The fuzzification process generates a fuzzy value from a real scalar value using various types of fuzzifier, called membership function (MF). An MF defines the mapping between each point in the input space and a membership value, usually between 0 and 1. There are many MFs available in fuzzy logic. Out of those, the simplest and most commonly used MFs are the triangular membership function (trimf) and trapezoidal membership function (trapmf) . In this paper, the trimf function is used. The behaviour of the fuzzy logic control system is determined by the rules available in the rule base. A fuzzy inference system (FIS) uses fuzzy set theory for mapping inputs to outputs. Internal representations of data in a fuzzy system are usually fuzzy sets. FISs can process the inputs according to the prespecified rules using fuzzy arithmetic and generate the outputs as real values. Two FISs are well known, the Mamdani and the Sugeno. In this paper, Mamdani-based FIS is used with 25 rules and 49 rules to tune the PID controller gains for stabilizing the two-axis gimbal. As a final step, the defuzzification process converts the fuzzy inference results into a single number (crisp output) based on a fuzzy set. The two commonly known defuzzification methods are employed for Mamdani-based fuzzy controllers—the mean of maxima (MoM) method and the center of area (CoA) or centroid method, in which the latter one is used in this proposed work.
3.1. Proposed Controller Structure
In literature, several configurations of fuzzy PID and non-PID controllers have been proposed. For traditional fuzzy PID controllers, the design of rule base is more difficult because of three inputs and three-dimension rule base, and in such cases, fuzzy PD type or PI type controllers can be employed. But the PD type controllers which are improving the transient response will not eliminate the steady-state error, and the PI type controllers used for eliminating the steady-state error will not give better transient response for higher-order systems . Thus, for getting the advantages of PD and PI type controllers, it is desirable to combine these controllers to form a fuzzy PID type controller. Because of the difficulty in selecting a range for input and output membership functions, it is necessary to scale, or normalize, the range for input/output variables .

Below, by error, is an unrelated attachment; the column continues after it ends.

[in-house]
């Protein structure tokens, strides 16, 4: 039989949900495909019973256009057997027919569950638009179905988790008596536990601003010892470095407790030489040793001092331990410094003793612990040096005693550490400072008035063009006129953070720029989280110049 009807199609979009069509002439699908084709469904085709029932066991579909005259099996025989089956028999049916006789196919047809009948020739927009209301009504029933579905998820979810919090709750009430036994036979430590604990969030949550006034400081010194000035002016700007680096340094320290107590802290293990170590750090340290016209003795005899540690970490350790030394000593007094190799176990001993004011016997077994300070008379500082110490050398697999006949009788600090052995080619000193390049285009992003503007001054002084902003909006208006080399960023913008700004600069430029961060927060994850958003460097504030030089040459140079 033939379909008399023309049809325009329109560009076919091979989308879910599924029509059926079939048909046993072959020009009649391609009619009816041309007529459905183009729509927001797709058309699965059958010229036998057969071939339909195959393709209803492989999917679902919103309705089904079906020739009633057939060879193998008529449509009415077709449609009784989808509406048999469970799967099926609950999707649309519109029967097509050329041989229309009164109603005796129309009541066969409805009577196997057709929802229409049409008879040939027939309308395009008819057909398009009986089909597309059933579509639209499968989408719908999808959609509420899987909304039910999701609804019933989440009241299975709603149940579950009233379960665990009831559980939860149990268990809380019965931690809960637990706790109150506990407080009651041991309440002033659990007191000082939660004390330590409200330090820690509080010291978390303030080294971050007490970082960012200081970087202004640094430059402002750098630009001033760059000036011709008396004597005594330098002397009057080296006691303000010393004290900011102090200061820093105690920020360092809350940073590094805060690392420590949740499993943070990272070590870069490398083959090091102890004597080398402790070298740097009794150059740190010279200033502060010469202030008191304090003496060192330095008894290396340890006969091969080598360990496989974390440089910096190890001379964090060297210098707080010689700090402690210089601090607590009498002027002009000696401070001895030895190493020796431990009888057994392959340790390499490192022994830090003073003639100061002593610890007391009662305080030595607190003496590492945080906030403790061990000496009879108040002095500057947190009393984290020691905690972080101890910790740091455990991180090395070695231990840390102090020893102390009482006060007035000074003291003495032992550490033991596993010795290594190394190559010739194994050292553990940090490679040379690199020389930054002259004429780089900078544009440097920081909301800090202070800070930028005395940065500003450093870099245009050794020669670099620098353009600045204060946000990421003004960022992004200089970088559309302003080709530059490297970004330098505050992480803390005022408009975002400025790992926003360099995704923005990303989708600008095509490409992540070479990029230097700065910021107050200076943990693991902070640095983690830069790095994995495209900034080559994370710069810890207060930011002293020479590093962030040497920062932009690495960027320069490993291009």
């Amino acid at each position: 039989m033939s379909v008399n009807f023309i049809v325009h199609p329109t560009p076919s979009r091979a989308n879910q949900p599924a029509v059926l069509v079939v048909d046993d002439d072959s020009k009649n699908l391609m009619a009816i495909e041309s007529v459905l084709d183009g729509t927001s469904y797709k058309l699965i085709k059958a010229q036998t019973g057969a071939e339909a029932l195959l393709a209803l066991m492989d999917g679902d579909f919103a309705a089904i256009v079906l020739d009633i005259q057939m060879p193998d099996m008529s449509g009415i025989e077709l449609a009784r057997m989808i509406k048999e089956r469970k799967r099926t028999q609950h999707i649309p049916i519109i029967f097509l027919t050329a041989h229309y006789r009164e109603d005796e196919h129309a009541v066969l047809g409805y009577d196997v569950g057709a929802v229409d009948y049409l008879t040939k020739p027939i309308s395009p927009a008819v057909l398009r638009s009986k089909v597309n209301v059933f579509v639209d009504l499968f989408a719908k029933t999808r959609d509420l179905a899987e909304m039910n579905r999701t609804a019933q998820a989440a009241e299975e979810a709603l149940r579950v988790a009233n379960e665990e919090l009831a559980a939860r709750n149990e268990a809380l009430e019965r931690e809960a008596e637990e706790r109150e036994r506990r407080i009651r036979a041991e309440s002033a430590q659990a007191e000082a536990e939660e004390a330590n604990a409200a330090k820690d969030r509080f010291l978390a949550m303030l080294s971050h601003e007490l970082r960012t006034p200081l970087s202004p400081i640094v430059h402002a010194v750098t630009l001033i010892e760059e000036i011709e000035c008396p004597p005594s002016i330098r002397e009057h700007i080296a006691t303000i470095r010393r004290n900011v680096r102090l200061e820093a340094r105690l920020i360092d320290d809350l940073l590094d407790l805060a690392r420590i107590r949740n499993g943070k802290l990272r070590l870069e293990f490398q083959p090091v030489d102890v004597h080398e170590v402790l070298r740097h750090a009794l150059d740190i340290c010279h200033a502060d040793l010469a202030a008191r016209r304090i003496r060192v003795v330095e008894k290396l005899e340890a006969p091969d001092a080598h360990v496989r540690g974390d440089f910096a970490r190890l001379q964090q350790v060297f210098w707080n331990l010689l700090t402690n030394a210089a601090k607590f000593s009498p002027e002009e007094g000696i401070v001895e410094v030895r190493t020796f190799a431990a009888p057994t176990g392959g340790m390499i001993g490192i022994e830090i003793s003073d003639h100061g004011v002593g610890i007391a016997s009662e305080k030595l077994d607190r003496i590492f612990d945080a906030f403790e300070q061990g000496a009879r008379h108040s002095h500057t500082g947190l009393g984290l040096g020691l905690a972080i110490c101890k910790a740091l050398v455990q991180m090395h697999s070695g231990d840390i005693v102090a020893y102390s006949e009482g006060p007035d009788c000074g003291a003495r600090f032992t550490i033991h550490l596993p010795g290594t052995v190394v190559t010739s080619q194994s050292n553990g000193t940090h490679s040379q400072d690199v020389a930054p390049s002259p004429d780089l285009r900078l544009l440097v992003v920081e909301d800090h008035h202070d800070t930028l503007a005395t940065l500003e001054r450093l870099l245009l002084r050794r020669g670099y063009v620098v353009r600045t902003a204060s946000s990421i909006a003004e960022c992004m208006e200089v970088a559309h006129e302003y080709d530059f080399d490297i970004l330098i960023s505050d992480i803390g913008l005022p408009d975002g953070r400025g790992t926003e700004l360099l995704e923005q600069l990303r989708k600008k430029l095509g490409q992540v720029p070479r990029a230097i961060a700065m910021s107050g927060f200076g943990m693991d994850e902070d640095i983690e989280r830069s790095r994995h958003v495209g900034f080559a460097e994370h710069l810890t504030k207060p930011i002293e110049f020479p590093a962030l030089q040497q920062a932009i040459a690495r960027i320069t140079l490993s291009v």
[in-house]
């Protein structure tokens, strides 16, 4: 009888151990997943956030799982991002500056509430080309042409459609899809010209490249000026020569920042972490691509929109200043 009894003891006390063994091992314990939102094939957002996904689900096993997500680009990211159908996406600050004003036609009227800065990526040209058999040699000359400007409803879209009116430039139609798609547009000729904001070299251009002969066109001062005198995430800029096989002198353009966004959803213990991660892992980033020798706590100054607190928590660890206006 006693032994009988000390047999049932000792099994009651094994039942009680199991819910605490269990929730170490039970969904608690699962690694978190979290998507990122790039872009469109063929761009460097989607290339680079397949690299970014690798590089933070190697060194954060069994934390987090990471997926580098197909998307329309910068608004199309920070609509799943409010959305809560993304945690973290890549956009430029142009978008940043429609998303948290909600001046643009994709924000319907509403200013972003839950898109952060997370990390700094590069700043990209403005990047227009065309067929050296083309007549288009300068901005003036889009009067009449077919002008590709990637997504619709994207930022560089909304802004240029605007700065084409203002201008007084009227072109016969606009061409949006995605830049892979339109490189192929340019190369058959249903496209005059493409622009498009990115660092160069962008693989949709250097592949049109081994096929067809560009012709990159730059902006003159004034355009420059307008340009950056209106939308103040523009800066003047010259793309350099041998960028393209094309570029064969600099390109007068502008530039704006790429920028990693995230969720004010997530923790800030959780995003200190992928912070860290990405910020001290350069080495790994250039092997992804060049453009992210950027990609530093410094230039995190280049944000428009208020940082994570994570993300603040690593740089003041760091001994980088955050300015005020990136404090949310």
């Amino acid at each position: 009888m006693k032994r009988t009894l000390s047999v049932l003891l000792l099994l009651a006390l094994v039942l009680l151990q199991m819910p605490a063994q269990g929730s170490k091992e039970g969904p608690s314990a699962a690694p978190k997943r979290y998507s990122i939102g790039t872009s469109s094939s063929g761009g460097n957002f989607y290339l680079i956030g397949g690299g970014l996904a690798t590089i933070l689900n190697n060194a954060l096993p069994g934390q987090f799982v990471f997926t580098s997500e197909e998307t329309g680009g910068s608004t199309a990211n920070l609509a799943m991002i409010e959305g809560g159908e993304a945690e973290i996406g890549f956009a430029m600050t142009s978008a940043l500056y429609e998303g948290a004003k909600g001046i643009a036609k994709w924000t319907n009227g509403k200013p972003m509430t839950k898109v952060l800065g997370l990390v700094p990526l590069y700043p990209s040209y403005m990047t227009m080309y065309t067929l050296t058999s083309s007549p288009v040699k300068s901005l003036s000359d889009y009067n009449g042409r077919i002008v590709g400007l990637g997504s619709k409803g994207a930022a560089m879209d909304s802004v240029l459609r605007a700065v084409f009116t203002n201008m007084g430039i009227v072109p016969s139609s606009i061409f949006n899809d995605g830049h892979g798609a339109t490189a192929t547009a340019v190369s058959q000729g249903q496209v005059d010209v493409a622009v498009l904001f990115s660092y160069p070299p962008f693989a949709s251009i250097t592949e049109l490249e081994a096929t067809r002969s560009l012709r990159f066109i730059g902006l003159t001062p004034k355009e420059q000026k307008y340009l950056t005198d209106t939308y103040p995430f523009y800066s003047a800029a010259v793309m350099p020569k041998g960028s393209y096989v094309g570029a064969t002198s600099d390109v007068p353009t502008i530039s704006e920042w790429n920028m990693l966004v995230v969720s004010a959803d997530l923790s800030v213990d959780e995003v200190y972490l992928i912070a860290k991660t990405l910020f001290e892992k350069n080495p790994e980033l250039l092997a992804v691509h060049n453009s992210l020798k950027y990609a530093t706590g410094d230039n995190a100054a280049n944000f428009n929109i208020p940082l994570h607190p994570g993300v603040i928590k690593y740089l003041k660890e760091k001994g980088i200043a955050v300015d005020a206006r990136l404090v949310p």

A proposed fuzzy PID type controller consists of normalization and denormalization steps which include input and output scaling factors. A crisp input value can be converted into a normalized value using an input scaling factor to maintain the input value within the operating range. From the normalized range of the output, an output scaling factor converts the defuzzified crisp output into an actual physical output. The Simulink model of the proposed fuzzy PID controller with input and output scaling factors is shown in Figure 9, where and are the input scaling factors for error and its rate of change, and and are the output scaling factors. The input scaling factor, , depends on the base motion ( and ), and the equations to determine for azimuth and elevation axes are given by
The input and output variables of FLC are related by
And the output of the fuzzy PID controller is where , , and are proportional, integral, and derivative terms, respectively.
3.2. Controller Design
In the fuzzification process, the triangular membership function is chosen for error, , rate of change of error, , and variables with seven linguistic variables defined, namely, negative large (NL), negative medium (NM), negative small (NS), zero (ZR), positive small (PS), positive medium (PM), and positive large (PL) and are shown in Figure 10. The normalized variation range [min, max] of is described by Equations (28)–(34).
The normalized range of is similar to Equations (28)–(34), except that is used in place of . Here, the max-min method of fuzzy inference is used, and the output control variable can be determined from the centroid method. The value of input and output scaling factors is determined through an online process based on the base motion (here, missile body rotations) where the gimbal is attached. According to Equations (24) and (25), the value depends on missile body pitch rate, , and yaw rate, . The values of other input and output scaling factors used in the simulation are given in Table 4.